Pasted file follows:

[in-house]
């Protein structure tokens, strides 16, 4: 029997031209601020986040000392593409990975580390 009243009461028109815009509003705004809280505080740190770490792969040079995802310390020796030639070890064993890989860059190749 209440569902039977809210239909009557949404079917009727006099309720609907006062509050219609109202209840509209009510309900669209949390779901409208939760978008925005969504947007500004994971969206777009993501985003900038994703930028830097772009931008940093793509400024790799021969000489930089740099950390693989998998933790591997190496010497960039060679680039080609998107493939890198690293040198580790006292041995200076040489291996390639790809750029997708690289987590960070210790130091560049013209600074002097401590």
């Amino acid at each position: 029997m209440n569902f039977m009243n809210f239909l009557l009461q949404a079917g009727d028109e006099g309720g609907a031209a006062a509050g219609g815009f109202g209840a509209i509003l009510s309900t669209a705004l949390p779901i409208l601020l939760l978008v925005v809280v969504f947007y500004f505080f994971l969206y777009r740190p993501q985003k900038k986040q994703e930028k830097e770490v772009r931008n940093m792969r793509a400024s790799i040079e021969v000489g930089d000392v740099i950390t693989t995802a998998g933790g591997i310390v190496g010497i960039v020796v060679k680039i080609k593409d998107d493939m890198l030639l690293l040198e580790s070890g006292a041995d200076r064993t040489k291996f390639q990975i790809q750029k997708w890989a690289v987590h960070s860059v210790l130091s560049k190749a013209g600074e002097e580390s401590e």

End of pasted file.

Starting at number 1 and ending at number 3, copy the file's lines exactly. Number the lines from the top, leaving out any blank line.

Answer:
[in-house]
């Protein structure tokens, strides 16, 4: 029997031209601020986040000392593409990975580390 009243009461028109815009509003705004809280505080740190770490792969040079995802310390020796030639070890064993890989860059190749 209440569902039977809210239909009557949404079917009727006099309720609907006062509050219609109202209840509209009510309900669209949390779901409208939760978008925005969504947007500004994971969206777009993501985003900038994703930028830097772009931008940093793509400024790799021969000489930089740099950390693989998998933790591997190496010497960039060679680039080609998107493939890198690293040198580790006292041995200076040489291996390639790809750029997708690289987590960070210790130091560049013209600074002097401590």
């Amino acid at each position: 029997m209440n569902f039977m009243n809210f239909l009557l009461q949404a079917g009727d028109e006099g309720g609907a031209a006062a509050g219609g815009f109202g209840a509209i509003l009510s309900t669209a705004l949390p779901i409208l601020l939760l978008v925005v809280v969504f947007y500004f505080f994971l969206y777009r740190p993501q985003k900038k986040q994703e930028k830097e770490v772009r931008n940093m792969r793509a400024s790799i040079e021969v000489g930089d000392v740099i950390t693989t995802a998998g933790g591997i310390v190496g010497i960039v020796v060679k680039i080609k593409d998107d493939m890198l030639l690293l040198e580790s070890g006292a041995d200076r064993t040489k291996f390639q990975i790809q750029k997708w890989a690289v987590h960070s860059v210790l130091s560049k190749a013209g600074e002097e580390s401590e």